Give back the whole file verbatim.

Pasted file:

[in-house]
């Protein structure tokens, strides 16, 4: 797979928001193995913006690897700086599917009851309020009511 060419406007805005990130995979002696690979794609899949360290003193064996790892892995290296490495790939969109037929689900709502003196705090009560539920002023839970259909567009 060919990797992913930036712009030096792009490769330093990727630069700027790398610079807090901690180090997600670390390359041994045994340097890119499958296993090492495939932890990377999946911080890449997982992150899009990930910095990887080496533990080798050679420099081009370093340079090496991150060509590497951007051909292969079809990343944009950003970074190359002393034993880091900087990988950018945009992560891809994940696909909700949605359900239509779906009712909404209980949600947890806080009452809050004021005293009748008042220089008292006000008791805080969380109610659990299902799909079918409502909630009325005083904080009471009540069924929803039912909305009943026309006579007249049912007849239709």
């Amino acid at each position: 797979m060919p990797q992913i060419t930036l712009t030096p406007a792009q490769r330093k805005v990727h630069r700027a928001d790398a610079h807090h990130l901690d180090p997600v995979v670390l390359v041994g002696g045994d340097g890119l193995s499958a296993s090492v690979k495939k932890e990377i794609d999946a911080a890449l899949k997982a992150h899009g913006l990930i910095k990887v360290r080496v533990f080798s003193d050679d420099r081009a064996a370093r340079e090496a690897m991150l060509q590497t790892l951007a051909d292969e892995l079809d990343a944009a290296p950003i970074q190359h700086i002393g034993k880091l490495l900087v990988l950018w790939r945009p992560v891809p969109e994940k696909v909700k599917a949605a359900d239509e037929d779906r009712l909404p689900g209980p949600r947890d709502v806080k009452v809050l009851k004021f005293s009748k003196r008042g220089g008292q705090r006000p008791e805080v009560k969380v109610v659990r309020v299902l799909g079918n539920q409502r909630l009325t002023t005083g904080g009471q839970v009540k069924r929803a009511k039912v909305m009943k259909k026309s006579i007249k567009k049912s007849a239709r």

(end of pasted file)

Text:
[in-house]
């Protein structure tokens, strides 16, 4: 797979928001193995913006690897700086599917009851309020009511 060419406007805005990130995979002696690979794609899949360290003193064996790892892995290296490495790939969109037929689900709502003196705090009560539920002023839970259909567009 060919990797992913930036712009030096792009490769330093990727630069700027790398610079807090901690180090997600670390390359041994045994340097890119499958296993090492495939932890990377999946911080890449997982992150899009990930910095990887080496533990080798050679420099081009370093340079090496991150060509590497951007051909292969079809990343944009950003970074190359002393034993880091900087990988950018945009992560891809994940696909909700949605359900239509779906009712909404209980949600947890806080009452809050004021005293009748008042220089008292006000008791805080969380109610659990299902799909079918409502909630009325005083904080009471009540069924929803039912909305009943026309006579007249049912007849239709």
């Amino acid at each position: 797979m060919p990797q992913i060419t930036l712009t030096p406007a792009q490769r330093k805005v990727h630069r700027a928001d790398a610079h807090h990130l901690d180090p997600v995979v670390l390359v041994g002696g045994d340097g890119l193995s499958a296993s090492v690979k495939k932890e990377i794609d999946a911080a890449l899949k997982a992150h899009g913006l990930i910095k990887v360290r080496v533990f080798s003193d050679d420099r081009a064996a370093r340079e090496a690897m991150l060509q590497t790892l951007a051909d292969e892995l079809d990343a944009a290296p950003i970074q190359h700086i002393g034993k880091l490495l900087v990988l950018w790939r945009p992560v891809p969109e994940k696909v909700k599917a949605a359900d239509e037929d779906r009712l909404p689900g209980p949600r947890d709502v806080k009452v809050l009851k004021f005293s009748k003196r008042g220089g008292q705090r006000p008791e805080v009560k969380v109610v659990r309020v299902l799909g079918n539920q409502r909630l009325t002023t005083g904080g009471q839970v009540k069924r929803a009511k039912v909305m009943k259909k026309s006579i007249k567009k049912s007849a239709r």